When looking into adoption, you may have read or been told to share your desire to adopt with any and every one you come in contact with. Sharing your adoption profile with everyone you know may help you find your match. Networking is a powerful tool in adoption, but when does networking become invasive and rude? Adoption is a delicate subject and should be treated with respect. There are inappropriate or even illegal avenues for marketing yourself as a hopeful adoptive family, so be sure to do your homework before posting your adoption profile. You want to start your potential match on the right foot and never be ashamed of how your match formed. Your desire to adopt and have the perfect family comes as a result of the pain and loss of another person or multiple people, so here are some guidelines to help you make sure you are not offending people in the process.
Click here to read what 5 places may not be appropriate to share your adoption profile over at adoption.com. What other places can you think of that can come across poorly? Maybe work, school, childcare?
A lump. A giant, hard, non-moving lump. I stepped out of the shower and nervously called for my husband to come to the bathroom. He walked in and immediately said, “What’s wrong?” Apparently the lack of color in my face told the whole story.
I said, “Feel this. Is there something there? Tell me it’s all in my head.” His face soon matched mine and his response was, “Call your doctor; it’s not in your head.” A trip to the doctor confirmed the mass and got me sent in for an immediate mammogram and sonogram. At 35 years old, what was happening? The “C word” was running through my head….
To continue reading about my biggest fear as an adoptive parent, click here to visit adoption.com.
Published 5/11/15 on adoption.com Choosing to place your child for adoption is an enormous decision that you surely won’t take lightly. Are you considering making an adoption plan? If you are, these ten tips will help you select the right adoption agency for you. Having a good agency to work with will help your journey go a lot smoother. Emotional support as well as help along the way and in the future is a vital part of the process. Are you considering making an adoption plan?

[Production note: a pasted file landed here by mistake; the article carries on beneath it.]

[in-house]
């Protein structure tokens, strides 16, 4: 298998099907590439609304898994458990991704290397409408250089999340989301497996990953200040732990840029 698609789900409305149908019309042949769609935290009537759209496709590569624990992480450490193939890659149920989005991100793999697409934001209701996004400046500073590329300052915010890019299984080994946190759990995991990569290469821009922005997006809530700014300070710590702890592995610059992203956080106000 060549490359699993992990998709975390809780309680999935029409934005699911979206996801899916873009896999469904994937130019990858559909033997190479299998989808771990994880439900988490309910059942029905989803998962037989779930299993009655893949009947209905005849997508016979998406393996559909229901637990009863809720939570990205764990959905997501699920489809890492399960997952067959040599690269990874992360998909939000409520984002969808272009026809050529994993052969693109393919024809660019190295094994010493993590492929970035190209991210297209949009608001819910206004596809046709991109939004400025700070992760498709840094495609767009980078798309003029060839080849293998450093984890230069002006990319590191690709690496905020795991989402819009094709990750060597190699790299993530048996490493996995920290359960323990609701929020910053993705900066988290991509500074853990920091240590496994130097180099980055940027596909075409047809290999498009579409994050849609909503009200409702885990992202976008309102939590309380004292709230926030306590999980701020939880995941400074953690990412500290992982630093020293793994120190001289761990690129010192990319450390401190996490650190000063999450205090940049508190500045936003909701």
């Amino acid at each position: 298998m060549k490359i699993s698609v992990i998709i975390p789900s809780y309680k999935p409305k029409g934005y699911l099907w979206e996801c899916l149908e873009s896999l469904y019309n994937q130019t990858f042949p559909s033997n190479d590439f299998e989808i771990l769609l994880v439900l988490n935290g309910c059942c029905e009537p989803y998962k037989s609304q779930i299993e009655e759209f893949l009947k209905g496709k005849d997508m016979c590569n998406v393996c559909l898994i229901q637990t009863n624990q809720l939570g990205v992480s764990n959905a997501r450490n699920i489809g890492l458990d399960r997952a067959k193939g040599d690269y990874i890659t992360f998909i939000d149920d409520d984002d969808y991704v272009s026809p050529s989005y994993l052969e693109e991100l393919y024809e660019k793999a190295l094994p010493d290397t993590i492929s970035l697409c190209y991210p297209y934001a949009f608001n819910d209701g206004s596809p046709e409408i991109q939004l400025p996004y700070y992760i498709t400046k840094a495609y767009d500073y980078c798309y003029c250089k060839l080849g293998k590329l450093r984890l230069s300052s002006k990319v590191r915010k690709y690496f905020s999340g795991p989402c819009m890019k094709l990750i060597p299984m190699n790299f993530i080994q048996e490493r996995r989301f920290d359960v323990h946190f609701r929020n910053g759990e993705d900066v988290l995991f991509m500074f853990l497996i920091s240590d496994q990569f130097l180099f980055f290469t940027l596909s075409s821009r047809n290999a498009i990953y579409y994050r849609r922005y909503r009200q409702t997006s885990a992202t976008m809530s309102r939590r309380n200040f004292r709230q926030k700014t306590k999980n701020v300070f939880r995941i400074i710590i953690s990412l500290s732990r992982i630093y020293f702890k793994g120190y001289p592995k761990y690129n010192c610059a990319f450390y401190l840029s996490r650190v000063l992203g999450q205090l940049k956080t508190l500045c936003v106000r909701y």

Read this list of things to ask an adoption agency before committing to them. Follow the link to adoption.com for more information.
Published May 5, 2015 Adoption.com
“The Battle of Puebla, Mexico in 1862. The holiday of Cinco De Mayo, The 5th Of May, commemorates the victory of the Mexican militia over the French army at The Battle Of Puebla in 1862.” (Mexonline.com)
Learning the history of Cinco de Mayo is important so misconceptions aren’t passed along to the next generation. Did you already know what the Cinco de Mayo holiday was or did you just enjoy tacos and margaritas with friends each year? If your child is adopted from Mexico or of Mexican descent, learning the true meaning of the holiday can help them have pride in their heritage. Encourage your entire family to celebrate your child’s heritage and embrace the culture.
Here are some ways to celebrate Cinco de Mayo with your family. Follow to Adoption.com for the rest of the story.
Luckily adoption scams are rare, but that doesn’t mean they don’t happen. With the Internet, it seems that adoption scams are easier to pull off, making them more and more common. While you shouldn’t let the fear of a scam stop you from proceeding in your adoption journey, you should be aware of, and on the lookout for, a few key indicators.
For a full list of things to be on the watch for or what you should do if you find yourself in this situation read the rest of the story at adoption.com.
As adoptive parents, when we enter our journey, we have the end goal in mind of becoming parents. When children are adopted at birth or a very young age, we may not even consider that being adopted could one day cause them pain. The voices of adults who were adopted help me prepare myself for how to help my son grow stronger and hopefully cope with any pain he feels. I encourage adoptive parents to keep learning. To keep listening. To keep loving.
Aandra’s powerful story of healing and a poem she wrote for her birth mother is a must read. Click here to read her story on adoption.com.
It seems to be a common theme for me lately to catch myself over-analyzing everything to do with adoption. When I don’t, and then see other adoptive parents upset about something, I ask myself, “Should I join in and be upset, too?” I wonder, “Am I missing something here?”
The word adopt seems to be a trigger for adoptive parents when used in situations other than the adoption of a child into a forever family. In this article, I address the reasons why we are not the only people who get to use this word. We did not coin the term. Just like many words in the English language, this one has many definitions. Click here to read the full story on adoption.com.